The instance I outlined above with the Ikkyu is an example of that - the Judoka lost the engagement when he decided to shoot for the arm and dedicate his weight and balance in a particular direction without seeing the set up for the following technique. I knew that if he got a hold on me the fight would go to ne waza. As such the best option was to get him at the point of the initial attack - deception with a bit of go no sen timing and a strong kuzushi did it. If he had pulled back when he saw me move, the dynamic would have changed and my next move would have been to restore maai that was preferential to me - issoku itto. At that distance I am in control, he has to come in to get control of me using Judo.

Had I been in his shoes using Judo, knowing that my opponent did Aikido, I would have released the arm and gone for a knee takedown before the initial kuzushi had taken full effect. But like I indicated before, setup, timing and kuzushi did not give him much of a choice. Another Judoka may have fared differently.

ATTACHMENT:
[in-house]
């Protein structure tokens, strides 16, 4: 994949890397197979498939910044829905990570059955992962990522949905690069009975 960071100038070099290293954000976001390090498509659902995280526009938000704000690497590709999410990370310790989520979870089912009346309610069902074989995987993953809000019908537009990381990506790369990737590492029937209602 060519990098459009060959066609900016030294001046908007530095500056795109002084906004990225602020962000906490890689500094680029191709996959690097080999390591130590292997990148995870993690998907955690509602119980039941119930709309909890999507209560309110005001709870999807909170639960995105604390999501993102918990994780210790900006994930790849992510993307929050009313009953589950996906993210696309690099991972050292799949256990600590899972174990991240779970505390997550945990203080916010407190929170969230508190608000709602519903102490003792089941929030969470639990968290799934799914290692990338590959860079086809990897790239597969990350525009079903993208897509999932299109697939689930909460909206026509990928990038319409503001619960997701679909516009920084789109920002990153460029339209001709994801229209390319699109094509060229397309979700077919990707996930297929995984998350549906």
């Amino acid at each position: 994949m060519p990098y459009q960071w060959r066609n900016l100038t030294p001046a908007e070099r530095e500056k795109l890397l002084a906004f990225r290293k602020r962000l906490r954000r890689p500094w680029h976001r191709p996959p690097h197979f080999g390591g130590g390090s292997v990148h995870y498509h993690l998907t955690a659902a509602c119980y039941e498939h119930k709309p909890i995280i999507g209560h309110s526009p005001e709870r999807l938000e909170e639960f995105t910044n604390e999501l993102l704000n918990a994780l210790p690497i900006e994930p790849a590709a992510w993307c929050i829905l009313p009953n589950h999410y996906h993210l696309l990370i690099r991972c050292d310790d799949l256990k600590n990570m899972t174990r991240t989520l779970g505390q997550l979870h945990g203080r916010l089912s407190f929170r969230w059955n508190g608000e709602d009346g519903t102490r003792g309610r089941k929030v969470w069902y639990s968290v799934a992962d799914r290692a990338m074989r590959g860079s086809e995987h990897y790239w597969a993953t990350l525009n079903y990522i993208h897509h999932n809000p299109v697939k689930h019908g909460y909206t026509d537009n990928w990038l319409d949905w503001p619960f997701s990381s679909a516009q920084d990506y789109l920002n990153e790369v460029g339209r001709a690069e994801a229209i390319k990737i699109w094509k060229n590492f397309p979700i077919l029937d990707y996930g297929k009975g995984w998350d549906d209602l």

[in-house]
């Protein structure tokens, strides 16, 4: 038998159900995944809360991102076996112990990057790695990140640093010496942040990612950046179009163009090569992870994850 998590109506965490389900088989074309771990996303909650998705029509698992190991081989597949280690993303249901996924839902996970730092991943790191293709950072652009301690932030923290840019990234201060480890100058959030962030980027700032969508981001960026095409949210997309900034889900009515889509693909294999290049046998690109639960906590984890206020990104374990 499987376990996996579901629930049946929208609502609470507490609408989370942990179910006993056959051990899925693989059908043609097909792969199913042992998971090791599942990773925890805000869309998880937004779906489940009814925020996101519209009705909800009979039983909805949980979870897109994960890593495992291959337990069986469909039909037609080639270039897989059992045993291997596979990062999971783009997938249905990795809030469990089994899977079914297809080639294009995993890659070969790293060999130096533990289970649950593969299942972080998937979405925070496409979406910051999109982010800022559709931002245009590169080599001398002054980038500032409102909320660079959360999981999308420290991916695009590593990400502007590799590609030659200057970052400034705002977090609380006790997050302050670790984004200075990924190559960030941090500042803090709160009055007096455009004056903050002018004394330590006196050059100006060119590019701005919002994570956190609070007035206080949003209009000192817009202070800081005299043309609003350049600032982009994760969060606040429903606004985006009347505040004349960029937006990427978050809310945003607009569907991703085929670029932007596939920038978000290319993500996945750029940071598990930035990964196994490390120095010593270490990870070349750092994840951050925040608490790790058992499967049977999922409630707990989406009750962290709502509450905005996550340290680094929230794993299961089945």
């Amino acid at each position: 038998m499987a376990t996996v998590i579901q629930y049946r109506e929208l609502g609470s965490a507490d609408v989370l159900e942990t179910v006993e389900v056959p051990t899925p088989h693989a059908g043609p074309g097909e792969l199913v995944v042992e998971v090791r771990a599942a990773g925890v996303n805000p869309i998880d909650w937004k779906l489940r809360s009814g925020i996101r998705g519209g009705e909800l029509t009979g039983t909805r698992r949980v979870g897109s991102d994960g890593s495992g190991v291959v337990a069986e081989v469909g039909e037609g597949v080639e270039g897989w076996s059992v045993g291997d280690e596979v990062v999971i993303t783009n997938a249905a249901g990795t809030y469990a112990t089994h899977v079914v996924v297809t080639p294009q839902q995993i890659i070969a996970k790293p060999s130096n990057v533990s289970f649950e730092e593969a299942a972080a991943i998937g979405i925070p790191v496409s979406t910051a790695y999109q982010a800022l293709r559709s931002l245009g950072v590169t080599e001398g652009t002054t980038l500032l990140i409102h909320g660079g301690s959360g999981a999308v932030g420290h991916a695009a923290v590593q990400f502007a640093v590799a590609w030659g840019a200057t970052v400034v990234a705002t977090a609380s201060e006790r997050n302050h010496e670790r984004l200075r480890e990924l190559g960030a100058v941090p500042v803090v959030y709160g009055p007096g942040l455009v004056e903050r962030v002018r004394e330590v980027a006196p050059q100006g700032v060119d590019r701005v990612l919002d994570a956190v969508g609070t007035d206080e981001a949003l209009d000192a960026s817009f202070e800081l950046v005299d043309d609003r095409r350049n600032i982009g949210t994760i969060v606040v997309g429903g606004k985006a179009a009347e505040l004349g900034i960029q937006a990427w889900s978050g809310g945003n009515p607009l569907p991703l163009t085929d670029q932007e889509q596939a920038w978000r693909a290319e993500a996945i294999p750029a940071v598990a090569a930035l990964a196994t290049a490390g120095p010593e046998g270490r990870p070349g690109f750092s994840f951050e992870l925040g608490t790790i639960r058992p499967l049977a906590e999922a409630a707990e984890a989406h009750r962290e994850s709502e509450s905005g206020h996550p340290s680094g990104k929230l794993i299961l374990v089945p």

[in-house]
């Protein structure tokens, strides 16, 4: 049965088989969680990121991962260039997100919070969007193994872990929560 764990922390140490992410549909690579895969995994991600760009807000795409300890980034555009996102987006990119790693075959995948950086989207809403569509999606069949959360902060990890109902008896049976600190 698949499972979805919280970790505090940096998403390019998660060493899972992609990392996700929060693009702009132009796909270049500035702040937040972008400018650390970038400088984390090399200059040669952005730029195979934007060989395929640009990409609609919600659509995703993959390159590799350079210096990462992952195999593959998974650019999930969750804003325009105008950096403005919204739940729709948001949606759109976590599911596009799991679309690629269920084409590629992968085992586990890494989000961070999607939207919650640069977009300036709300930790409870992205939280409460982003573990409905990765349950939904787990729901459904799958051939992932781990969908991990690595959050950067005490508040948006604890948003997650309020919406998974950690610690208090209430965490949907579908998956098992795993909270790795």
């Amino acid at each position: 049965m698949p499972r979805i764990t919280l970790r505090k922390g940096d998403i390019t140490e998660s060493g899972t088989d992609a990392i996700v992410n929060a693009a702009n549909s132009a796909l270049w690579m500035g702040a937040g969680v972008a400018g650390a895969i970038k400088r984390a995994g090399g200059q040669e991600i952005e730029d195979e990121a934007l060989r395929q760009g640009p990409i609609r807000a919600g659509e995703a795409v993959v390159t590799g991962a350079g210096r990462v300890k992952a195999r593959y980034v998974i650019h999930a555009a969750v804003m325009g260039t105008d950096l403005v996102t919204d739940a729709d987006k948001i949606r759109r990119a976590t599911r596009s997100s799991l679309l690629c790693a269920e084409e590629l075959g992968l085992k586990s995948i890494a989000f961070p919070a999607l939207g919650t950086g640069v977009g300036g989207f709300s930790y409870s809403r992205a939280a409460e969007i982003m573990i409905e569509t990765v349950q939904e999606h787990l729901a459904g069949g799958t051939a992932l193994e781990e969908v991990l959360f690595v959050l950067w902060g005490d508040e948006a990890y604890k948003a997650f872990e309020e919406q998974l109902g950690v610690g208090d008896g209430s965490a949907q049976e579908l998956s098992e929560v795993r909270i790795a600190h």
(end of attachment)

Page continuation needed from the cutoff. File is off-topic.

Going back to your "training methods" concept - how many Judoka do you know who train regularly to deal with and counter Atemi and Tekubi waza?

Interesting discussion folks.

LC:ai::ki:

shihonage
07-10-2004, 11:42 PM
then keep trolling away Aleksey, no one here has made personal attacks but you.

Nah, those were merely friendly nudges meant to give you a hint to stop and think, why is it that every time Judo and Aikido are mentioned, your buttons get pushed ?
Secure much ?
You're the one taking everything very personally, Michael.

Also, you do fit the core of the definition.